The Columbus Dispatch
WWR Article Summary (tl;dr) From woodworking to plasma cutting, laser cutting, 3D printing or even starting your own Etsy business, the “Idea Foundry” is ready to help you learn or launch.
Between an interactive wall of metal pop culture cutouts and a plasma woodcutter inside the Idea Foundry in Franklinton is a group of movers, shakers and doers.
It’s a community of creators that was started 13 years ago when it opened to the public.
For the last year, it’s been closed to everyone but paying members, but reopened to the public for classes June 1. People from the community again can join the collaborative environment as the return to normalcy begins.
“(The public classes are) how you learn to use the tools,” said Alex Bandar, the 47-year-old founder of the Idea Foundry. “Woodworking, plasma cutting, laser cutting, welding, 3D printing, photography, starting your own Etsy business, starting your own website.
“(Having the public back inside is) huge — we’ve been waiting all year for it. That’s been our bread and butter for 13 years: Being a community-centric space for Columbus’ techies, creatives, entrepreneurs, makers, movers and shakers.”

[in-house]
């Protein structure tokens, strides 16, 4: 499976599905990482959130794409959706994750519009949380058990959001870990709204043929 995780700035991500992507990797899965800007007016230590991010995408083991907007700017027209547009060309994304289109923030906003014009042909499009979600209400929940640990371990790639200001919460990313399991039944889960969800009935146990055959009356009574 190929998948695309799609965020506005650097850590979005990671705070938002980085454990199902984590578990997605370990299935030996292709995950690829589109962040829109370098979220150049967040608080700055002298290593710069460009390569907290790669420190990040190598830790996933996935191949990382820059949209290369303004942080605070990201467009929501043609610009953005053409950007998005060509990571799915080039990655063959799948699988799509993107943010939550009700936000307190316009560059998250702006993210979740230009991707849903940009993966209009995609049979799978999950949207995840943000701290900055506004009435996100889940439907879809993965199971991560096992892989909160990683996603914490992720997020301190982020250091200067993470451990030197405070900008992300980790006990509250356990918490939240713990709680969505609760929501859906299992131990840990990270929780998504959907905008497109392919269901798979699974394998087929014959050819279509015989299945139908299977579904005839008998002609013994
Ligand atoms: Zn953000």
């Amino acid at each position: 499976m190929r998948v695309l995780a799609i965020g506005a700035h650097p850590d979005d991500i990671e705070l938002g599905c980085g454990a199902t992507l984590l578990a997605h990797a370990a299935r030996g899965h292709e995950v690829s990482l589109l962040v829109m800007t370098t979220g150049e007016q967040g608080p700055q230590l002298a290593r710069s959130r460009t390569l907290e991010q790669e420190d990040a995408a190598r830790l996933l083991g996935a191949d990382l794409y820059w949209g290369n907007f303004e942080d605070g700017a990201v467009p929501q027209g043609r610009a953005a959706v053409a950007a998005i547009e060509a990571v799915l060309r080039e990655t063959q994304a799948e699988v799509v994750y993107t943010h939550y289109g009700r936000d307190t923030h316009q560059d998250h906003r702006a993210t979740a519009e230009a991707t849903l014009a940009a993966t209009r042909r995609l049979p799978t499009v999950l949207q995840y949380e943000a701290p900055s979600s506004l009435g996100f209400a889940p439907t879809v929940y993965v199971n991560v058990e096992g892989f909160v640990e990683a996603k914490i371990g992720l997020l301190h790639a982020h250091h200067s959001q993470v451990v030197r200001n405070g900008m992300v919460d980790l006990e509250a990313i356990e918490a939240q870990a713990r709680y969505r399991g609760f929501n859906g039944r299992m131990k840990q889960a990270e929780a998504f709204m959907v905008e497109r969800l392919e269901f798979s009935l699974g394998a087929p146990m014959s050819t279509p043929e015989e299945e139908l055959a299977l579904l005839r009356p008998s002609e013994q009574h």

An open house May 22 allowed those from outside the list of paying members to sign up for classes giving them access to join the organization for $45 a month, which grants access to workshops. For $185 monthly, members get 24/7 access to the community, tools, resources and workspace.
The Idea Foundry has grown to more than 700 paying members, Bandar said. The large majority of members began with public classes.
“You have to take our classes to be certified to use our tools. So if you want to become a member to use our tools, you have to do that,” Bandar said. “So that’s kind of the funnel as it were, and then a fraction of those folks become members and then eventually a small fraction of those people become instructors, or what we call sponsored members.”
That’s what drew Lee Price, who has been a member for three years.
“My initial interest with the foundry was with the 3D printers,” Price said. “I took the 3D printing class and it kind of grew from there. I now use the Foundry printers as well as I have two printers at home,” Price said.
Price said that many people have access to equipment, but might not know how to effectively use it. The classes open to the public allow community members to grow their understanding.
“The maker space, the community, it’s huge, because … the community itself will breed a lot of new ideas just bumping into people,” Price said.
Lee’s desk lined with 3D printed objects from pop culture and more reflects the creativity and uniqueness of the space that is used for offices, metalworking and other creation-based industries.
“There are people in here doing all kinds of crazy, different things. You know, I think that sort of meshing and bumping and rubbing of shoulders is as important as whatever actual skill you learn because there’s just so many interesting things going on,” Price said.
Those interested can sign up for courses at various levels and take advantage of family and youth programs at www.ideafoundry.com/classes. Learn more about the Idea Foundry at its website.
Distributed by Tribune Content Agency, LLC.